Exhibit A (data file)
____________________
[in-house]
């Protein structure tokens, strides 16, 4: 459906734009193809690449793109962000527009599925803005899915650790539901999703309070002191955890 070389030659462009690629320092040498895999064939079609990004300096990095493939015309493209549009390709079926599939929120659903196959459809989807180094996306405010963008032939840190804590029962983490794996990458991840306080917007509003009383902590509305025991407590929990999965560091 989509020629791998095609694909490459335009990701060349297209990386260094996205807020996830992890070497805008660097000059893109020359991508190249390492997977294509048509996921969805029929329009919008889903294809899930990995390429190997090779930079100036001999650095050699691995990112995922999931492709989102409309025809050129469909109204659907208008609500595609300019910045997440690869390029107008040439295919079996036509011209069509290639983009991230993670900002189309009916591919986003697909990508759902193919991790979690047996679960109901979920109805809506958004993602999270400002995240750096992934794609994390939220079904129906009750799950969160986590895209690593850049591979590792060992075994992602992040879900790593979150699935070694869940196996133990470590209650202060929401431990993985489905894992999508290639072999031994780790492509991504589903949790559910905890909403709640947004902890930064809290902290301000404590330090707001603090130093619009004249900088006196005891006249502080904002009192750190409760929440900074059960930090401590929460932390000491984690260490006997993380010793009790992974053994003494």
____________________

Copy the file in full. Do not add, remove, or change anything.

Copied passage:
[in-house]
């Protein structure tokens, strides 16, 4: 459906734009193809690449793109962000527009599925803005899915650790539901999703309070002191955890 070389030659462009690629320092040498895999064939079609990004300096990095493939015309493209549009390709079926599939929120659903196959459809989807180094996306405010963008032939840190804590029962983490794996990458991840306080917007509003009383902590509305025991407590929990999965560091 989509020629791998095609694909490459335009990701060349297209990386260094996205807020996830992890070497805008660097000059893109020359991508190249390492997977294509048509996921969805029929329009919008889903294809899930990995390429190997090779930079100036001999650095050699691995990112995922999931492709989102409309025809050129469909109204659907208008609500595609300019910045997440690869390029107008040439295919079996036509011209069509290639983009991230993670900002189309009916591919986003697909990508759902193919991790979690047996679960109901979920109805809506958004993602999270400002995240750096992934794609994390939220079904129906009750799950969160986590895209690593850049591979590792060992075994992602992040879900790593979150699935070694869940196996133990470590209650202060929401431990993985489905894992999508290639072999031994780790492509991504589903949790559910905890909403709640947004902890930064809290902290301000404590330090707001603090130093619009004249900088006196005891006249502080904002009192750190409760929440900074059960930090401590929460932390000491984690260490006997993380010793009790992974053994003494």